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elfprince13's Achievements

  1. Now that Visual Studio supports alternate compilers (i.e. Clang), I think it would be in everyone's best interest to drop the VC++ compiler (I don't care for the VS IDE either, but that's personal preference - the VC++ compiler is objectively bad).
  2. MathJax is awesome, though I don't think I've actually ever seen anyone use it here before.
  3. I just use a Windows VM, but there are tutorials out there for cross compilation and I'm sure CMake makes it easier now. I'm curious if anyone has verified if the Windows build of Torque is MinGW / Cygwin compatible, because if you are going to cross compile you might as well get the benefit of a modern compiler like GCC or Clang. You might also look into compiling and linking with MSVC running under Wine which is something that's been done before.
  4. Ditto on this, though at least last time I looked there was no push-button solution to get skyboxes out, and it required a little fiddling.
  5. Just wanted to bump this and say I'm a fan of Komodo Edit, and have a plugin for TorqueScript support - https://github.com/elfprince13/KomodoTS
  6. Hi Jeff, that's super helpful, thanks :)
  7. Is there any documentation on the TAML module system? The wiki is suspiciously empty (or at least the search function isn't turning anything up), and it's been a few years since I did any TorqueScripting so I haven't been keeping up with the modern way of doing things.
  8. Just wanted to chime in and say thanks for all the hard work. OS X support is a huge moment, and I might finally come back into the Torque fold after GG screwed the pooch on the T3D 1.1 release way back when.
  9. Out of curiosity, has anybody tried to directly compile the Linux client under OS X with MacPorts?
  10. Sure. Here's the PR - https://github.com/JeffProgrammer/Torque3D/pull/4 And here's my fork, which also has some of the newer patches from the official repo: https://github.com/elfprince13/Torque3D It builds and "runs", but doesn't seem to be quite working correctly graphically.
  11. We really ought to kill the carbon dependencies. CountMenuItems seems to be completely deprecated at this point. [edit] Alternatively, just make TORQUE_SDL default to ON. I'm assuming this is how you guys have been working, and I just found it. There's still some weird bits that I had to comment out between the SDL and Mac layers to get everyone on the same page about where Platform:: implementations were coming from. [edit 2] There are some really severe buffer overruns in macCarbFileIO.mm. I opened a PR for Jeff's repo to include these fixes.
  12. elfprince13


    This isn't really true. The LGPL requires that you provide a way to relink your binaries. So if you want to (a) static link, and (b) be closed source (GPL vs non-GPL isn't an issue here, if the source is open), you have to provide an unlinked-object file with your release so that others can choose to relink. See section 4: https://www.gnu.org/copyleft/lesser.html#section4 The point wouldn't be to "replace networking", it would be to have a unified code base for the socket-level stuff. @LuisAntonRebollo: We also really ought to clean up file-system access. Torque has a history of writing to badly behaved locations (assuming a program can write to the directory the executable is stored in as a really bad model.....), and Qt provides a nice abstraction for finding platform specific user-data locations, and the like. If you want to stick with something light-weight though, I have a project for the same purpose that has better directory-purpose coverage than SDL: https://github.com/elfprince13/libcrane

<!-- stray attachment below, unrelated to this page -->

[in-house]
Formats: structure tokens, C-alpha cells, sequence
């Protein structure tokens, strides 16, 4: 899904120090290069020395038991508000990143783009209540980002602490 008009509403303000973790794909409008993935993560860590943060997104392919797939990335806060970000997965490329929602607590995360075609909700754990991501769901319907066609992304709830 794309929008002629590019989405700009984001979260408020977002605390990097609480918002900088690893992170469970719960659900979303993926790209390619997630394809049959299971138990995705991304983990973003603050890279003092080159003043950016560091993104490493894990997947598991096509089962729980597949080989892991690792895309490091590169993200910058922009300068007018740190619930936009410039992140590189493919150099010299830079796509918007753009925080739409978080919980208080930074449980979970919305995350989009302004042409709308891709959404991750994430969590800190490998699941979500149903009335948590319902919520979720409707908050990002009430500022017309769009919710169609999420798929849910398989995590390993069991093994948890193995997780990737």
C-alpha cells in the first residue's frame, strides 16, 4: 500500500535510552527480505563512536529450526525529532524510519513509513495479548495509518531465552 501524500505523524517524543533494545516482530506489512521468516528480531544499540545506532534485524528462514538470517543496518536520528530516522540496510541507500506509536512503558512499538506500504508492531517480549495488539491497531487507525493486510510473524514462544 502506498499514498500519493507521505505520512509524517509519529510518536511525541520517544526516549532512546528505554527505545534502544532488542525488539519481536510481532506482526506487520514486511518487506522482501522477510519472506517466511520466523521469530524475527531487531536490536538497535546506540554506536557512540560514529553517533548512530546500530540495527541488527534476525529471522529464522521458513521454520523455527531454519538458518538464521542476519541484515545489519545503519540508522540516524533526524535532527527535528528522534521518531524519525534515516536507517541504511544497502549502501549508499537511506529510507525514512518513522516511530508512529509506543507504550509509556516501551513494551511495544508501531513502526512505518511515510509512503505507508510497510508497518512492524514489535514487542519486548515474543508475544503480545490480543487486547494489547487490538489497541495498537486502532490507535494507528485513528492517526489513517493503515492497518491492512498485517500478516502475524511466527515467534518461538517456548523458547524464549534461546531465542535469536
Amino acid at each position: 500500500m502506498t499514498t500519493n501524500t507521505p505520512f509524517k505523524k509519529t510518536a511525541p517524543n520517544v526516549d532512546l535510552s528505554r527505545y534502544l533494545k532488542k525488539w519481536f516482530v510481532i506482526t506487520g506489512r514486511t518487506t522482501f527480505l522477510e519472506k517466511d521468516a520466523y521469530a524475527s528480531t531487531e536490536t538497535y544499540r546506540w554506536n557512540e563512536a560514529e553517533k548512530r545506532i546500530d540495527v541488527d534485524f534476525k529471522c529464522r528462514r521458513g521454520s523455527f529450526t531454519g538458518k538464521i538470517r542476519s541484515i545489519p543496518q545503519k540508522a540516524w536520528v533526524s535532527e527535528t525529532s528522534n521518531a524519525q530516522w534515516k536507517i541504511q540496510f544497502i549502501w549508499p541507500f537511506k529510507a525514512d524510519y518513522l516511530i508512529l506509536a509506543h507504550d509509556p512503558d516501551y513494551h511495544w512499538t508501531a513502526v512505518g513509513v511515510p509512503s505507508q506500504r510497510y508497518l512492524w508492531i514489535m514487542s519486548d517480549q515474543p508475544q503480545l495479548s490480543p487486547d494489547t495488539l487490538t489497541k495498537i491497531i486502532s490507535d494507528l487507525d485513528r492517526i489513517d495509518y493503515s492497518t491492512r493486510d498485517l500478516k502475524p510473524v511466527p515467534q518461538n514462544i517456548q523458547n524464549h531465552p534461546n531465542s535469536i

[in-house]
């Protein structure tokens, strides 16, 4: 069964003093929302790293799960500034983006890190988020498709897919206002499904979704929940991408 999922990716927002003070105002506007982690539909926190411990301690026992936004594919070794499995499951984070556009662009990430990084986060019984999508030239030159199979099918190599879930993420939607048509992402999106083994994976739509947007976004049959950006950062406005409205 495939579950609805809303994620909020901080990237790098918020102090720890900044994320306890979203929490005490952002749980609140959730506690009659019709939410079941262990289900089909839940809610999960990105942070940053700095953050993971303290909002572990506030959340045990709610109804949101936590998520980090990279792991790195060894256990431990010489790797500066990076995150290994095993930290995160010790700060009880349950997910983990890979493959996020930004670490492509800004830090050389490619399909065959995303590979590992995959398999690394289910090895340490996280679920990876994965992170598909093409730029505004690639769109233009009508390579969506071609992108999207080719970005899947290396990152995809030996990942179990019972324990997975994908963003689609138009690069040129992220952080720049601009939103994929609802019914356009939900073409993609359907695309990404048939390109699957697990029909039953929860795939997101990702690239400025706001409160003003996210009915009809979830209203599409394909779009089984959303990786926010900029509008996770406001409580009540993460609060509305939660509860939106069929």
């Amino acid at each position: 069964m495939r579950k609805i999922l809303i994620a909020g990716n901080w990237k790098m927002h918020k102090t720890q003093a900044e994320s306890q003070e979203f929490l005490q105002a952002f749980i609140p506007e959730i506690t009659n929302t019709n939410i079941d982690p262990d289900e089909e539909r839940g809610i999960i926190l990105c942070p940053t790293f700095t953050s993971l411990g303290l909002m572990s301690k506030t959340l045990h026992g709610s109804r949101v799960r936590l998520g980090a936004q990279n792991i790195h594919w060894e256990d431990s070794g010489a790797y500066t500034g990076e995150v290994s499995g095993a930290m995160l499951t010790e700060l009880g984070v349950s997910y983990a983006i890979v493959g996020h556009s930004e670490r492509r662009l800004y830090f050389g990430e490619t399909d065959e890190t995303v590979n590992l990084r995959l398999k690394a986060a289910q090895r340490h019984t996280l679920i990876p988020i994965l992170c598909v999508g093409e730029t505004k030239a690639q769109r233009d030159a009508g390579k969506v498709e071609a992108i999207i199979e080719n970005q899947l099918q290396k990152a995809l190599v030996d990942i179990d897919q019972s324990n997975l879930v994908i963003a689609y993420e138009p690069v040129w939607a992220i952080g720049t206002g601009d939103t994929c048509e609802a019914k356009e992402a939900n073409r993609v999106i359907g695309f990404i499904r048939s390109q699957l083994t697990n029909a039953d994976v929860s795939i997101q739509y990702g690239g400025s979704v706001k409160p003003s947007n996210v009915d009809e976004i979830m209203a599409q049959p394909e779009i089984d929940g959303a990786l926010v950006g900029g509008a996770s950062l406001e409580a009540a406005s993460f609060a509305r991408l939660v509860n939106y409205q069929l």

13. elfprince13


    I'm apparently behind the times on SDL, but QT has: Immense cross-platform support GPL, LGPL, and commercial licensing options Support for networking, file system abstractions, threading, native UI development (including OpenGL components, and D3D, afaik), a string class with good support for different encodings. Also has support for multimedia using native codec libraries, and WebKit. The libraries are well modularized, so you don't have to link the whole thing to use some of them - e.g. you can use all of the low-level goodies for your dedicated server without needing to take the GUI stuff along for the ride
  14. elfprince13


    Wait, really? When did it get all the goodies? Last time I looked at using SDL it was still only input/sound/graphics context. This is a fair point, though those of us who are planning on developing open source stuff don't care, and those of us who aren't can probably afford to pay for a commercial license for Qt (which is available).
  15. elfprince13


    The ridiculous amount of metaprogramming in boost makes compiling take way too long. So far I haven't had to add any additional compile steps for Qt - just download it and link. It even seems to play nicely with CMake. Right now I'm basically just scrolling through the linking errors to find what platform functions are missing, and adding Qt based implementations one at a time. Anyone else who thinks this is interesting is welcome to join in. Right now it looks like there's about 150ish functions to go. I expect most of this stuff will have straightforward mappings into Qt, so if we knock them off a few at a time we should be in good shape.
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